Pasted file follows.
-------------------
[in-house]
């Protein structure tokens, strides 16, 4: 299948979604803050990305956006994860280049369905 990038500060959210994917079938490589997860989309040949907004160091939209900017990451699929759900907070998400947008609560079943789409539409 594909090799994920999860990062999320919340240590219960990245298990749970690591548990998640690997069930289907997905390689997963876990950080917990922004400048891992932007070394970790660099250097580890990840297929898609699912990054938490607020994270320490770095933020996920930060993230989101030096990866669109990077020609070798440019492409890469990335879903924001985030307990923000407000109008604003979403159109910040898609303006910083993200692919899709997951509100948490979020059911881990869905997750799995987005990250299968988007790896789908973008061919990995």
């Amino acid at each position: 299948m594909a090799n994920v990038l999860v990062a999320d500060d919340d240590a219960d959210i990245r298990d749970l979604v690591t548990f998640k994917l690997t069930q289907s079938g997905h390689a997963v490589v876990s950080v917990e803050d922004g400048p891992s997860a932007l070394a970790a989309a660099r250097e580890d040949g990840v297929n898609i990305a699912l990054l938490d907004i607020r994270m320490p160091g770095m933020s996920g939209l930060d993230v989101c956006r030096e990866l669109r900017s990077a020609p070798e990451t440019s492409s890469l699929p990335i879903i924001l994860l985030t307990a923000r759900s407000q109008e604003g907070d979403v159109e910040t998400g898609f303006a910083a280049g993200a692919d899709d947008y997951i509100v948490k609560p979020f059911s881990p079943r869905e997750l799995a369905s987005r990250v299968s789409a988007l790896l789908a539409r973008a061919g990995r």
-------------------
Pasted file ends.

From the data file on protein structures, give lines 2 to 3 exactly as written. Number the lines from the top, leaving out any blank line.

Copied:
């Protein structure tokens, strides 16, 4: 299948979604803050990305956006994860280049369905 990038500060959210994917079938490589997860989309040949907004160091939209900017990451699929759900907070998400947008609560079943789409539409 594909090799994920999860990062999320919340240590219960990245298990749970690591548990998640690997069930289907997905390689997963876990950080917990922004400048891992932007070394970790660099250097580890990840297929898609699912990054938490607020994270320490770095933020996920930060993230989101030096990866669109990077020609070798440019492409890469990335879903924001985030307990923000407000109008604003979403159109910040898609303006910083993200692919899709997951509100948490979020059911881990869905997750799995987005990250299968988007790896789908973008061919990995």
């Amino acid at each position: 299948m594909a090799n994920v990038l999860v990062a999320d500060d919340d240590a219960d959210i990245r298990d749970l979604v690591t548990f998640k994917l690997t069930q289907s079938g997905h390689a997963v490589v876990s950080v917990e803050d922004g400048p891992s997860a932007l070394a970790a989309a660099r250097e580890d040949g990840v297929n898609i990305a699912l990054l938490d907004i607020r994270m320490p160091g770095m933020s996920g939209l930060d993230v989101c956006r030096e990866l669109r900017s990077a020609p070798e990451t440019s492409s890469l699929p990335i879903i924001l994860l985030t307990a923000r759900s407000q109008e604003g907070d979403v159109e910040t998400g898609f303006a910083a280049g993200a692919d899709d947008y997951i509100v948490k609560p979020f059911s881990p079943r869905e997750l799995a369905s987005r990250v299968s789409a988007l790896l789908a539409r973008a061919g990995r």